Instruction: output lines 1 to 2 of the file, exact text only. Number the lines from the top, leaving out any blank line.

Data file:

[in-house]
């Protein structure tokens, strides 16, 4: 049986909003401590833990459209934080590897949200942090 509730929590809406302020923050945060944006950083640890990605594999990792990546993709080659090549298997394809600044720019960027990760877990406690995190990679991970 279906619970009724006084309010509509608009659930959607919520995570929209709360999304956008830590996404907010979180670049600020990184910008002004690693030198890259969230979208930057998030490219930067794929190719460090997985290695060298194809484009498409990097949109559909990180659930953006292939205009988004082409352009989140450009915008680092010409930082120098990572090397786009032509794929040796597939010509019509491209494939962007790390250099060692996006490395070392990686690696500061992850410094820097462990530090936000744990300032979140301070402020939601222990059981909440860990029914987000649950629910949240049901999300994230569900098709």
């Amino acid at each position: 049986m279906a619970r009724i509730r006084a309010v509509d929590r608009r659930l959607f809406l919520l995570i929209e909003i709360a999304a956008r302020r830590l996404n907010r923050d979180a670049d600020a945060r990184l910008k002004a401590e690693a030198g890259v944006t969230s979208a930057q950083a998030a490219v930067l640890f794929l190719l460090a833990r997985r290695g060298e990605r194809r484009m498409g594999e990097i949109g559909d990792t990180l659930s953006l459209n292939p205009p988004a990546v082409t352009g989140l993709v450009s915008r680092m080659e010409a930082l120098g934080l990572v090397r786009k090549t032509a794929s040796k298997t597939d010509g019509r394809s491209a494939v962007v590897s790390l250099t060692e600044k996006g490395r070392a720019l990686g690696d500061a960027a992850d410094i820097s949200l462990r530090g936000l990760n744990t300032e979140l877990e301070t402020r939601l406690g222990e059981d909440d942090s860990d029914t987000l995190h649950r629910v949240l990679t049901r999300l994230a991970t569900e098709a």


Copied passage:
[in-house]
């Protein structure tokens, strides 16, 4: 049986909003401590833990459209934080590897949200942090 509730929590809406302020923050945060944006950083640890990605594999990792990546993709080659090549298997394809600044720019960027990760877990406690995190990679991970 279906619970009724006084309010509509608009659930959607919520995570929209709360999304956008830590996404907010979180670049600020990184910008002004690693030198890259969230979208930057998030490219930067794929190719460090997985290695060298194809484009498409990097949109559909990180659930953006292939205009988004082409352009989140450009915008680092010409930082120098990572090397786009032509794929040796597939010509019509491209494939962007790390250099060692996006490395070392990686690696500061992850410094820097462990530090936000744990300032979140301070402020939601222990059981909440860990029914987000649950629910949240049901999300994230569900098709």